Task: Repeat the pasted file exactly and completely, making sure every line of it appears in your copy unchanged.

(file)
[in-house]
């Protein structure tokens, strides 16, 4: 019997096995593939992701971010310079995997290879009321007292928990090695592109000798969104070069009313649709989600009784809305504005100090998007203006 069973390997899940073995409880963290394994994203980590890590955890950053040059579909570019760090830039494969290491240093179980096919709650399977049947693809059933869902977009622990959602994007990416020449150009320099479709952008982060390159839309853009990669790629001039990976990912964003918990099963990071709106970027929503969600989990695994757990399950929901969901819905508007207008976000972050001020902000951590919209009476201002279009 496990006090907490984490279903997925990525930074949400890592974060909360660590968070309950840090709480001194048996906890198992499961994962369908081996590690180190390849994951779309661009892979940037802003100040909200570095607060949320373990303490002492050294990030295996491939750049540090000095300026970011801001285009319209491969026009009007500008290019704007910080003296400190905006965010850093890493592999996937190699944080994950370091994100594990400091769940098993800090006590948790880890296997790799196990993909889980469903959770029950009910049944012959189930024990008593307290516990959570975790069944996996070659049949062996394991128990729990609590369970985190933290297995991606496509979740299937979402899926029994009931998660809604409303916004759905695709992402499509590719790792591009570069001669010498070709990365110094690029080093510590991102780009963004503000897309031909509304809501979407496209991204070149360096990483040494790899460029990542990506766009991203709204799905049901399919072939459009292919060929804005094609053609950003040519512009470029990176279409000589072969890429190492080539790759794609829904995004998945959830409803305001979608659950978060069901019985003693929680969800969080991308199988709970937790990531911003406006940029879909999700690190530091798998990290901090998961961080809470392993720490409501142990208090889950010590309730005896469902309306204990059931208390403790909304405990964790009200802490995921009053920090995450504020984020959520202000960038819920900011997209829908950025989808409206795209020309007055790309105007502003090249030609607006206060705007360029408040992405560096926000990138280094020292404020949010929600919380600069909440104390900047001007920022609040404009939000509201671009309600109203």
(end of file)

[in-house]
């Protein structure tokens, strides 16, 4: 019997096995593939992701971010310079995997290879009321007292928990090695592109000798969104070069009313649709989600009784809305504005100090998007203006 069973390997899940073995409880963290394994994203980590890590955890950053040059579909570019760090830039494969290491240093179980096919709650399977049947693809059933869902977009622990959602994007990416020449150009320099479709952008982060390159839309853009990669790629001039990976990912964003918990099963990071709106970027929503969600989990695994757990399950929901969901819905508007207008976000972050001020902000951590919209009476201002279009 496990006090907490984490279903997925990525930074949400890592974060909360660590968070309950840090709480001194048996906890198992499961994962369908081996590690180190390849994951779309661009892979940037802003100040909200570095607060949320373990303490002492050294990030295996491939750049540090000095300026970011801001285009319209491969026009009007500008290019704007910080003296400190905006965010850093890493592999996937190699944080994950370091994100594990400091769940098993800090006590948790880890296997790799196990993909889980469903959770029950009910049944012959189930024990008593307290516990959570975790069944996996070659049949062996394991128990729990609590369970985190933290297995991606496509979740299937979402899926029994009931998660809604409303916004759905695709992402499509590719790792591009570069001669010498070709990365110094690029080093510590991102780009963004503000897309031909509304809501979407496209991204070149360096990483040494790899460029990542990506766009991203709204799905049901399919072939459009292919060929804005094609053609950003040519512009470029990176279409000589072969890429190492080539790759794609829904995004998945959830409803305001979608659950978060069901019985003693929680969800969080991308199988709970937790990531911003406006940029879909999700690190530091798998990290901090998961961080809470392993720490409501142990208090889950010590309730005896469902309306204990059931208390403790909304405990964790009200802490995921009053920090995450504020984020959520202000960038819920900011997209829908950025989808409206795209020309007055790309105007502003090249030609607006206060705007360029408040992405560096926000990138280094020292404020949010929600919380600069909440104390900047001007920022609040404009939000509201671009309600109203």